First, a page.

Despite the name, however, heritable diseases are not always inherited. For example: If both parents were only carriers of a mutated gene (meaning they only have one gene and are not affected themselves), there is only a 25% chance for their child to get two mutated genes and be affected by the inherited disease. So for the disease to skip generations, or be phased out from a family’s bloodline altogether through natural means (Sanders, 2016).
Preemptive screening is also potentially effective for mitigating the effects of inherited diseases. Early detection and awareness of a genetic predisposition can allow for early diagnosis and management / preventative action prior to the inherited disease expressing itself fully. (Murray, 2021). The ability to detect and start treatments preemptively can improve one’s overall quality of life, and promote longevity and improved function for a longer duration into one’s life.
Health Effects and Predisposition
Outside of heritable diseases, genetics plays an additional role in health in other ways. You can be predisposed to other health conditions that are much more common, such as diabetes, cardiovascular disease, and arthritis. There is a reason family history is a measurement tool for risk assessment in doctor’s offices: Pre-existing conditions in your family history increase your own risk for developing those same risks (Wu, 2015). When a family member expresses why you should be careful of certain things because a condition “runs in the family”, they are most often referring to these pre-existing conditions.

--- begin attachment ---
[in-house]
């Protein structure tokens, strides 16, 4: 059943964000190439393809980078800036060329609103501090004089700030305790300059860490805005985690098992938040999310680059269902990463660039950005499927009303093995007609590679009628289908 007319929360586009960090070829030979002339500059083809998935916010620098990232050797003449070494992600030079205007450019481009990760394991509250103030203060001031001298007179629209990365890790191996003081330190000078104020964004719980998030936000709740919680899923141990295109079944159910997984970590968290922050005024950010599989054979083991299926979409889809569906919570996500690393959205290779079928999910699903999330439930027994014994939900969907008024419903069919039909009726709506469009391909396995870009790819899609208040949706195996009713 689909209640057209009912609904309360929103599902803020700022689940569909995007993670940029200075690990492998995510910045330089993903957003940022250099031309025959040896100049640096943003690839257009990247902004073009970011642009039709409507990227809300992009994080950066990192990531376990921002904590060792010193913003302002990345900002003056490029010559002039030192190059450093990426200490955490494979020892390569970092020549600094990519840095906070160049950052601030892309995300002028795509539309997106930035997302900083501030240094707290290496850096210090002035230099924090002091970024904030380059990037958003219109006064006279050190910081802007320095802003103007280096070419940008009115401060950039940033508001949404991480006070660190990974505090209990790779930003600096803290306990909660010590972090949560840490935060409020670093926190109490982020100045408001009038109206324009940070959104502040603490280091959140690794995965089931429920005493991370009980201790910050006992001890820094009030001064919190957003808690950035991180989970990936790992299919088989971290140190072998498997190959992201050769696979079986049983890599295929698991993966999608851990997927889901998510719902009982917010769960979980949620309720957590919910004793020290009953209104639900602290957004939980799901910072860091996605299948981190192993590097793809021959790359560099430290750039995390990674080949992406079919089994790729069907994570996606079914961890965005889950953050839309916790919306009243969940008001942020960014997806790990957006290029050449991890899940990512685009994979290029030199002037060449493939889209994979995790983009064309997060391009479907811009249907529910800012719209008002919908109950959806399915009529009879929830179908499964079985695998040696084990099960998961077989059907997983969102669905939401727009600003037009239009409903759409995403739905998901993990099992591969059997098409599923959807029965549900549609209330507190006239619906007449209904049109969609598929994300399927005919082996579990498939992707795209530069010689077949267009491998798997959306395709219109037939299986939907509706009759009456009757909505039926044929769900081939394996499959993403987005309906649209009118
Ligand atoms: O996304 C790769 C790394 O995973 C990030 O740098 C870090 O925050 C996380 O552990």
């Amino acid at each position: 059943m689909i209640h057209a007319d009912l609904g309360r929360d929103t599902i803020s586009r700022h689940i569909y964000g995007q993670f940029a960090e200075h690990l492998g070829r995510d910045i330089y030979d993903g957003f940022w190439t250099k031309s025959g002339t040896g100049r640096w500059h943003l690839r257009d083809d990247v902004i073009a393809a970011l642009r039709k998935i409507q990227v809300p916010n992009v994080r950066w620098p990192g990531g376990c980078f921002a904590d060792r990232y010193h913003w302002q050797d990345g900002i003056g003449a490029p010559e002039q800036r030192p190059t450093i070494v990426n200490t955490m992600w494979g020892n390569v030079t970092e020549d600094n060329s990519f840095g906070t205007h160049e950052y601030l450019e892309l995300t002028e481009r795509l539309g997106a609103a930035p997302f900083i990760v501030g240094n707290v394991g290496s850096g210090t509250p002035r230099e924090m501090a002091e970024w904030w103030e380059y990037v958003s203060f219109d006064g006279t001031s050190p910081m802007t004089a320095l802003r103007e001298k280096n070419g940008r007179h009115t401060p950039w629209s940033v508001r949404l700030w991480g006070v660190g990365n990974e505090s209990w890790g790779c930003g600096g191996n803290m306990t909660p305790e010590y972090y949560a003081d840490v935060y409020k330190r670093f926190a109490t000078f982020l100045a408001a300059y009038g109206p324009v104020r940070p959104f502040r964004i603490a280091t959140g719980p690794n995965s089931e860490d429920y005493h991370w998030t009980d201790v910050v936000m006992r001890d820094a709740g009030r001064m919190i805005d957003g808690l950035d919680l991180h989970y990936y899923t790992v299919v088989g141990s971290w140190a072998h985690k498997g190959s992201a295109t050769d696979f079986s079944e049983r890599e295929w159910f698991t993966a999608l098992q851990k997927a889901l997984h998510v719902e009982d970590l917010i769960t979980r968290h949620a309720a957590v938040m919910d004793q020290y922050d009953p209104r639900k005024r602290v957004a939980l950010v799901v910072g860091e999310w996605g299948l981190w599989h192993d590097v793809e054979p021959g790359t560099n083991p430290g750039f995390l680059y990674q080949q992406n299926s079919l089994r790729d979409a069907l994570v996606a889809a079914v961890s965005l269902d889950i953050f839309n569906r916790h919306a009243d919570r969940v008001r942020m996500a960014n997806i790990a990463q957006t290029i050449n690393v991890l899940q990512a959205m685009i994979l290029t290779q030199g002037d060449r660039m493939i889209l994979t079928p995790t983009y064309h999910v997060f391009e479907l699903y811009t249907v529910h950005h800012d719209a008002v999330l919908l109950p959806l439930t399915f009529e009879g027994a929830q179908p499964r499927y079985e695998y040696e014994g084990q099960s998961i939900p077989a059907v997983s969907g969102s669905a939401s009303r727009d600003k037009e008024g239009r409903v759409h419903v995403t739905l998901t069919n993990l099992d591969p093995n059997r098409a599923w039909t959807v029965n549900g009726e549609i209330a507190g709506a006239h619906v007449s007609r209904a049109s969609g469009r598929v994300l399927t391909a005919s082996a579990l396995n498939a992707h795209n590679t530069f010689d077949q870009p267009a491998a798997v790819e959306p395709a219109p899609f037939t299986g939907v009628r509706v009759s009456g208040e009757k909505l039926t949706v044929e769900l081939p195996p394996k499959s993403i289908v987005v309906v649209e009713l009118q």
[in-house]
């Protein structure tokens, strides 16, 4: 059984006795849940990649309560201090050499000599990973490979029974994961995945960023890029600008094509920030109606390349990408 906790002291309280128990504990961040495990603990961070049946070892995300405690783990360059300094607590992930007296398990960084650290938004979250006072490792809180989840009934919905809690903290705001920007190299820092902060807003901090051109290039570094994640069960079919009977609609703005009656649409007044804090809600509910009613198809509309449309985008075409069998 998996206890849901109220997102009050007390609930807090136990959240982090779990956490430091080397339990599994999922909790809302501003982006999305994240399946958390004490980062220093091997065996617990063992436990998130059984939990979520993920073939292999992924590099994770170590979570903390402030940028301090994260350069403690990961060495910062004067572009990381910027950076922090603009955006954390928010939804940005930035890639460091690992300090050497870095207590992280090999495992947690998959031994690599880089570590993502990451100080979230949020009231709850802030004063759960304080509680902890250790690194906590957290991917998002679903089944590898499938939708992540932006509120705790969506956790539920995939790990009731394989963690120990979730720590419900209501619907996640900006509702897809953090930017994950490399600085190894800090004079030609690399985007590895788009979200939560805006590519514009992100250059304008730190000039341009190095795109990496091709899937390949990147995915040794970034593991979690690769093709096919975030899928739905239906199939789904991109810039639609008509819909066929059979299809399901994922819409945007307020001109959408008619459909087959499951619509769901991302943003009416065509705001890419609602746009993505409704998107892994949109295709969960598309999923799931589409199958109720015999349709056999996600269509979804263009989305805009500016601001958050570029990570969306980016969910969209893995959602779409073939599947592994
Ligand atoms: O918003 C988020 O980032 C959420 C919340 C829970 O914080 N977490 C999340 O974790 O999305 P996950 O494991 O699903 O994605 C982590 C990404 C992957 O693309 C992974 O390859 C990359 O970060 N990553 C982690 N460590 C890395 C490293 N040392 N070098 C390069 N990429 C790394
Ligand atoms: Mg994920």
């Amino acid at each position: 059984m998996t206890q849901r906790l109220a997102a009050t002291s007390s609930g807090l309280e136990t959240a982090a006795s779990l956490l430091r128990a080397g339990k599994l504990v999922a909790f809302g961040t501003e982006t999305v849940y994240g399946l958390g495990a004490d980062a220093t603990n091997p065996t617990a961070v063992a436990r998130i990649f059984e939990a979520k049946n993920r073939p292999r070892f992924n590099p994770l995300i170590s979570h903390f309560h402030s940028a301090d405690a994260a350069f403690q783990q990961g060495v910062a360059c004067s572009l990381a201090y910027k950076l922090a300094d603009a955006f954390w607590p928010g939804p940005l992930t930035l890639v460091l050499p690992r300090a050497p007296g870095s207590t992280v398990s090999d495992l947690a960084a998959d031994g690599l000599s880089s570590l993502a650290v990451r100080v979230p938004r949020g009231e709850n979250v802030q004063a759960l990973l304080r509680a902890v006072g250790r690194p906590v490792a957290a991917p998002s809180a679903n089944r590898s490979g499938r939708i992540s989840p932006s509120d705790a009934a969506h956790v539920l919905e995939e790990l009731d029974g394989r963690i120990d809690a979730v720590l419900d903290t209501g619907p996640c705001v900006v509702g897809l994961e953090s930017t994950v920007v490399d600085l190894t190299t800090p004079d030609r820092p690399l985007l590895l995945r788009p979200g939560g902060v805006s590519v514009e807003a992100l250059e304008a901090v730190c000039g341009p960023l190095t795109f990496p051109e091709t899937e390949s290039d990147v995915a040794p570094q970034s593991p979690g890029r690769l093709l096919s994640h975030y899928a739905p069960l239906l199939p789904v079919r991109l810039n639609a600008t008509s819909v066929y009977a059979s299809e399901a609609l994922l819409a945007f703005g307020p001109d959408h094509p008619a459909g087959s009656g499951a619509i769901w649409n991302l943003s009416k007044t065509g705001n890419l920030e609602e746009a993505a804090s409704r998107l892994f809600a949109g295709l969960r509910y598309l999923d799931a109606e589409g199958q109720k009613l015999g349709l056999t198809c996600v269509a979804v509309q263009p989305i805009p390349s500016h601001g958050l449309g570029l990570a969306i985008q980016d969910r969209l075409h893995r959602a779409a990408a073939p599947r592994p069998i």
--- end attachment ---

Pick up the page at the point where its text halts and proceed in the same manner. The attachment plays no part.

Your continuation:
Even if undiagnosed with any of these conditions, research shows that those with a family health history of certain diseases are affected health and fitness wise. Overall fitness capability, such as maximum treadmill time, differs between those whose parents have diabetes, for example, then those whose parents don’t; and will often exhibit higher BMI as well (Goodrich, 2011). Genetics and family history appears to play a significant role in health and wellness, but there is still potential to counteract genetic predisposition.